Focus

Sometimes everything you plan goes out the window.  Chickens took over my life recently.  And it turned out to be a waste of time and only made me look like a ninny.  I wish important things would take over my life and I could get more done than I knew I had the capacity to do.  I wouldn’t feel like a ninny — I would feel all superior and self-congratulatory about managing the mundane details of my life.  Like the laundry – which has completely backed up because of the chickens.  Or my finances – which are no fun anyway and I need no extra reason to neglect but really should get my attention.  Or cleaning the house – well, let’s just start with getting the dishes out of the sink and into the dishwasher (which by the way, does ALL the work, so I have no excuse!).   Or, how about if I just focus on getting the kids to their games, practices and activities on time with food in their stomachs?

If I were a domestic rock star, I imagine that my kids would never cause any trouble, my dog would behave even better than my children, my friends would marvel at my organizational skills, and I would invite people into my home with a grand sweep of my hand and a peaceful smile.  Yes, I live in the suburbs and there is a high value placed on “having it all.”  It is hard not to catch the fever.  Do I sometimes fantasize about everything being perfect in my home and my life?  Okay, maybe a little.  But then I remember that there is always a cost and “perfect” is really  an elusive, subjective goal.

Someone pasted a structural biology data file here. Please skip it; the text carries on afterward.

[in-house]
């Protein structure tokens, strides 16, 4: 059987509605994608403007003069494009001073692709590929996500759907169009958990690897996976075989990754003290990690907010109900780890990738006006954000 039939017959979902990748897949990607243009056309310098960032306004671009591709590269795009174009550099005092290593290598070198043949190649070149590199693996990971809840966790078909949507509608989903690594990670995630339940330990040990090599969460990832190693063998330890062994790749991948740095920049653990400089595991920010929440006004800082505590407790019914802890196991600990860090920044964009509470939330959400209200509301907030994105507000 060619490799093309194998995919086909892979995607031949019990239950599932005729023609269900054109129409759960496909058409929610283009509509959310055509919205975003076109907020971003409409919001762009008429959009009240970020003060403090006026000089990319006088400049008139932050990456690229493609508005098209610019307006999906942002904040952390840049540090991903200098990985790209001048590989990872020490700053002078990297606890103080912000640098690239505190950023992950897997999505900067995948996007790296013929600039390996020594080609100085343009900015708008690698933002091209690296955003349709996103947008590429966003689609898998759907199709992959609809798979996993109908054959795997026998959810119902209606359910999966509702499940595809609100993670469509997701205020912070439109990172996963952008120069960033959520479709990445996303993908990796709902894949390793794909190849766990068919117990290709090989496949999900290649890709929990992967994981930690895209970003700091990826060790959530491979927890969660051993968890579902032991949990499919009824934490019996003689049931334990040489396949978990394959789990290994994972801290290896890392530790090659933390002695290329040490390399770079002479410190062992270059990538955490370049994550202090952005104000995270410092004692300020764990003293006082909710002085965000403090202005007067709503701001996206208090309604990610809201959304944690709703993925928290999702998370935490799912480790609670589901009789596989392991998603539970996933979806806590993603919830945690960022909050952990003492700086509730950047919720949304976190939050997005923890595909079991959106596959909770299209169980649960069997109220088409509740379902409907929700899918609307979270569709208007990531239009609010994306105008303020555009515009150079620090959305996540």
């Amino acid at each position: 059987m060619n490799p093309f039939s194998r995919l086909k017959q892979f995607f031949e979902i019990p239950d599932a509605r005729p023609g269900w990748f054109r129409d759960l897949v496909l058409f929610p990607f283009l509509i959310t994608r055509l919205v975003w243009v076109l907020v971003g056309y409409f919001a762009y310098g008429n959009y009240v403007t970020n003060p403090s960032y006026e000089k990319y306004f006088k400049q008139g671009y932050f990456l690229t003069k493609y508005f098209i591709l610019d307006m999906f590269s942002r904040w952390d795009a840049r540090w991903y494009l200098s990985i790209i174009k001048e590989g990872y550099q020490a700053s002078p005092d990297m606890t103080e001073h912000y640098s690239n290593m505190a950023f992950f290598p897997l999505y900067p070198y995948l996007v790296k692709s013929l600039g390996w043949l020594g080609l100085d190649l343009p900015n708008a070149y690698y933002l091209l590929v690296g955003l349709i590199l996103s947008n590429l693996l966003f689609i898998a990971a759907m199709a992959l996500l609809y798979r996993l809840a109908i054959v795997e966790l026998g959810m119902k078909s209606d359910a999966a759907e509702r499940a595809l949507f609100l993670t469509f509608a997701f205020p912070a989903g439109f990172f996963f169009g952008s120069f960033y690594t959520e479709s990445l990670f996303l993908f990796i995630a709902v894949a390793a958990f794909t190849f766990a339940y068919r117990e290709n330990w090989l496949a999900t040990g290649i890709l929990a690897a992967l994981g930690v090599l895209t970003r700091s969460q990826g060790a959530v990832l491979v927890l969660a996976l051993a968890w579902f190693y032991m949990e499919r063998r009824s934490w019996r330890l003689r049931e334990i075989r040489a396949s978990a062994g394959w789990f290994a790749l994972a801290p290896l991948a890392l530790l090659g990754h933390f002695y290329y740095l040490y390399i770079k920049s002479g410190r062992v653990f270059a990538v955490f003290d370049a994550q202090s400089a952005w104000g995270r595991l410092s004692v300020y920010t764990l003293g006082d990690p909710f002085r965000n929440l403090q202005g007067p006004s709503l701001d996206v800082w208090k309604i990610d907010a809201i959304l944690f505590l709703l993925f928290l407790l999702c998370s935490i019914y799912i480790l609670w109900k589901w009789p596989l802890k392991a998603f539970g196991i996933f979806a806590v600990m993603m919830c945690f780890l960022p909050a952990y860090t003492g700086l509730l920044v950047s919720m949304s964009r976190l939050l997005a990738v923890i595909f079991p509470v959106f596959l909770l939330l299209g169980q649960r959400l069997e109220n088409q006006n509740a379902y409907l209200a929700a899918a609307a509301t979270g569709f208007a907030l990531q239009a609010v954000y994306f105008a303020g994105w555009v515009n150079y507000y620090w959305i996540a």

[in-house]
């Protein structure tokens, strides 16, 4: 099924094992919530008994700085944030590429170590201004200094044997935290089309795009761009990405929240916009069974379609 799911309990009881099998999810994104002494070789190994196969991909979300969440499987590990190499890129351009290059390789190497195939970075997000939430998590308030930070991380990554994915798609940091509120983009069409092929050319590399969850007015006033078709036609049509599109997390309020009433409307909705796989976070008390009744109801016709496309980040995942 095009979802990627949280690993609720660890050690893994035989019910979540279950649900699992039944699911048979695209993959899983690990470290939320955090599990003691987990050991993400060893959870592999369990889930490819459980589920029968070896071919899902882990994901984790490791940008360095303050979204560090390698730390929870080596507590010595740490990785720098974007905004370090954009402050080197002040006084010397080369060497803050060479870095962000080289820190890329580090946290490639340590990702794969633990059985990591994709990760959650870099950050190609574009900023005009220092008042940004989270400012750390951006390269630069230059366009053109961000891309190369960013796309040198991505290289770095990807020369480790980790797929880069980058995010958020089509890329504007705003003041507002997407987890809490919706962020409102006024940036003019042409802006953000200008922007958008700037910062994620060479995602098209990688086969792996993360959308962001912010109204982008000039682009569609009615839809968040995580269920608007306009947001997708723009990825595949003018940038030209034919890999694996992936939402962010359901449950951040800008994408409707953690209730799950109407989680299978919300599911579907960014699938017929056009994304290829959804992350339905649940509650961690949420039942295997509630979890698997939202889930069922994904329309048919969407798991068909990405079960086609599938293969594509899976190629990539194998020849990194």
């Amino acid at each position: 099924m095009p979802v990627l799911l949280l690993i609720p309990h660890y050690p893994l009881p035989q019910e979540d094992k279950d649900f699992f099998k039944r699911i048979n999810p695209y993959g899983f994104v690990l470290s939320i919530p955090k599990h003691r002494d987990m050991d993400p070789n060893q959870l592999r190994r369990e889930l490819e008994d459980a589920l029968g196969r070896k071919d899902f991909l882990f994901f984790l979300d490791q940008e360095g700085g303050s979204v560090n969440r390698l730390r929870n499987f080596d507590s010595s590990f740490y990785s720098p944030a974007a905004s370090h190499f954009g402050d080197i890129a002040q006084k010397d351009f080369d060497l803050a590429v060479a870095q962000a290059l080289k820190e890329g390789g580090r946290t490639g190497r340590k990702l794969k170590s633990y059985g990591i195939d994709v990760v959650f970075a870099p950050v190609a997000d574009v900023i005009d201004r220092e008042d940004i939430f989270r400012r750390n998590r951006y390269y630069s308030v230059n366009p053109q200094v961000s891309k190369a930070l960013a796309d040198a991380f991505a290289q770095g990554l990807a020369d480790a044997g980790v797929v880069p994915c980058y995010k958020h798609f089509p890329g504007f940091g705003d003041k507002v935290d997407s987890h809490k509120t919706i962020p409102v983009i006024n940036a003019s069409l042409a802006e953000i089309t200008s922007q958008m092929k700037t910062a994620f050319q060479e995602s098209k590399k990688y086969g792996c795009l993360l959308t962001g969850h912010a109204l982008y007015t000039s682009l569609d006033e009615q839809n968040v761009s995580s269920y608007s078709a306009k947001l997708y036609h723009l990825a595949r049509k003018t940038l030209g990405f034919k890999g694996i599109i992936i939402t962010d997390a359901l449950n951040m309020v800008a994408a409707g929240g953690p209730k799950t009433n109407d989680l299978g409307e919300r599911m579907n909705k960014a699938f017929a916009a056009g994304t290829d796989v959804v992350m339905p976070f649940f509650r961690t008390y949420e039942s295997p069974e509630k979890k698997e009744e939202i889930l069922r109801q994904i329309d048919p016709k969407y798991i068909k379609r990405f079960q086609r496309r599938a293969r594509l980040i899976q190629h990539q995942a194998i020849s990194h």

Things are not always as they seem…what do you think this is?

This recent whirlwind of activity not related to productive chores, makes me wonder if I am over-working on some things.  An “aha moment” I had in college about giving the teachers what they wanted, rather than studying absolutely everything might be applied here.  Maybe I don’t have to do absolutely everything I think I have to do.  As we have seen with the chicken crisis, I do manage to fit in the things that really matter to me – so maybe I need to think about what really matters and stop feeling bad about not doing things I don’t care about anyway.  I can automate, farm out, or routinize the things I have to do, but that don’t really make me happy enough to fit in during a crisis.  My assumptions about what I must do are the only thing stopping me from consciously choosing what I do with my time and achieving my own, personal version of “having it all.”.

One Comment

  1. Erica Reply

    OMG! Are you in my head????? We SOOOOO need to co-parent! We would balance each other out so well.

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